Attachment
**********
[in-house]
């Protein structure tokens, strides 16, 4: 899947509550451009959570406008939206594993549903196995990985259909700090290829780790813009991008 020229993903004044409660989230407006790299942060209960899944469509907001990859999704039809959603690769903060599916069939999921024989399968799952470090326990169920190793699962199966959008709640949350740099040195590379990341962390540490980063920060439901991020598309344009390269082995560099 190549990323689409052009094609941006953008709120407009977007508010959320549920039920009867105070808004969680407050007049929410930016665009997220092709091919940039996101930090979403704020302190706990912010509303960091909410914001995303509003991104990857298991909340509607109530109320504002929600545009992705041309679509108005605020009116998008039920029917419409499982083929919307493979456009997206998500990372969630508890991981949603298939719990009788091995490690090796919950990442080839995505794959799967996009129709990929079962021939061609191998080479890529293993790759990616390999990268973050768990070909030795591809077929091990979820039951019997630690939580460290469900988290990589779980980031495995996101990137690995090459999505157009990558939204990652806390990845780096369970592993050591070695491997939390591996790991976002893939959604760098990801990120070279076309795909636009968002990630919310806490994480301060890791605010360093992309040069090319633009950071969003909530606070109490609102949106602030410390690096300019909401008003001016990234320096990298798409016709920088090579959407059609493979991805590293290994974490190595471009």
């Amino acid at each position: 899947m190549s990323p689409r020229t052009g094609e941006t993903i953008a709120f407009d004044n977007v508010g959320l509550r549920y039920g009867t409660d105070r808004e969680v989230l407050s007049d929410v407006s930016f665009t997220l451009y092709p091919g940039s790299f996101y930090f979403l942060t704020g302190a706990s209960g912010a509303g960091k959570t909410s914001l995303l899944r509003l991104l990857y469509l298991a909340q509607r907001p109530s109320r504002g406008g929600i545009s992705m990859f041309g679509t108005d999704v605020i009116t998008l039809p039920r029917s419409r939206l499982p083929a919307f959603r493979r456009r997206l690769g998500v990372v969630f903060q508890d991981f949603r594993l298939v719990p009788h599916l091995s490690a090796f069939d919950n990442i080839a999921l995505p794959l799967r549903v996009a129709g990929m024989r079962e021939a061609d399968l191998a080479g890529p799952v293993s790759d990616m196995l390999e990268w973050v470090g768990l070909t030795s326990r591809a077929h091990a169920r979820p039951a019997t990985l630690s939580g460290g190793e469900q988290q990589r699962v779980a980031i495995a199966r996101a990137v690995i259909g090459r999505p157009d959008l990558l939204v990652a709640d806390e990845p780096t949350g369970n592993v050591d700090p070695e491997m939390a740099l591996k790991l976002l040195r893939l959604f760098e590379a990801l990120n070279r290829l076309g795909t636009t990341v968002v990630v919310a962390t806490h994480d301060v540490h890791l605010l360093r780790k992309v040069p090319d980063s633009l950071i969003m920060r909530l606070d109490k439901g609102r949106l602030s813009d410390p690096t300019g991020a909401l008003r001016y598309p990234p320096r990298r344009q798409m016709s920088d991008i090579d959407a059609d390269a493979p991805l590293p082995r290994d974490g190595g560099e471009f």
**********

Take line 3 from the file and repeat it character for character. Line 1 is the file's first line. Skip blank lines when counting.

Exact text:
């Amino acid at each position: 899947m190549s990323p689409r020229t052009g094609e941006t993903i953008a709120f407009d004044n977007v508010g959320l509550r549920y039920g009867t409660d105070r808004e969680v989230l407050s007049d929410v407006s930016f665009t997220l451009y092709p091919g940039s790299f996101y930090f979403l942060t704020g302190a706990s209960g912010a509303g960091k959570t909410s914001l995303l899944r509003l991104l990857y469509l298991a909340q509607r907001p109530s109320r504002g406008g929600i545009s992705m990859f041309g679509t108005d999704v605020i009116t998008l039809p039920r029917s419409r939206l499982p083929a919307f959603r493979r456009r997206l690769g998500v990372v969630f903060q508890d991981f949603r594993l298939v719990p009788h599916l091995s490690a090796f069939d919950n990442i080839a999921l995505p794959l799967r549903v996009a129709g990929m024989r079962e021939a061609d399968l191998a080479g890529p799952v293993s790759d990616m196995l390999e990268w973050v470090g768990l070909t030795s326990r591809a077929h091990a169920r979820p039951a019997t990985l630690s939580g460290g190793e469900q988290q990589r699962v779980a980031i495995a199966r996101a990137v690995i259909g090459r999505p157009d959008l990558l939204v990652a709640d806390e990845p780096t949350g369970n592993v050591d700090p070695e491997m939390a740099l591996k790991l976002l040195r893939l959604f760098e590379a990801l990120n070279r290829l076309g795909t636009t990341v968002v990630v919310a962390t806490h994480d301060v540490h890791l605010l360093r780790k992309v040069p090319d980063s633009l950071i969003m920060r909530l606070d109490k439901g609102r949106l602030s813009d410390p690096t300019g991020a909401l008003r001016y598309p990234p320096r990298r344009q798409m016709s920088d991008i090579d959407a059609d390269a493979p991805l590293p082995r290994d974490g190595g560099e471009f």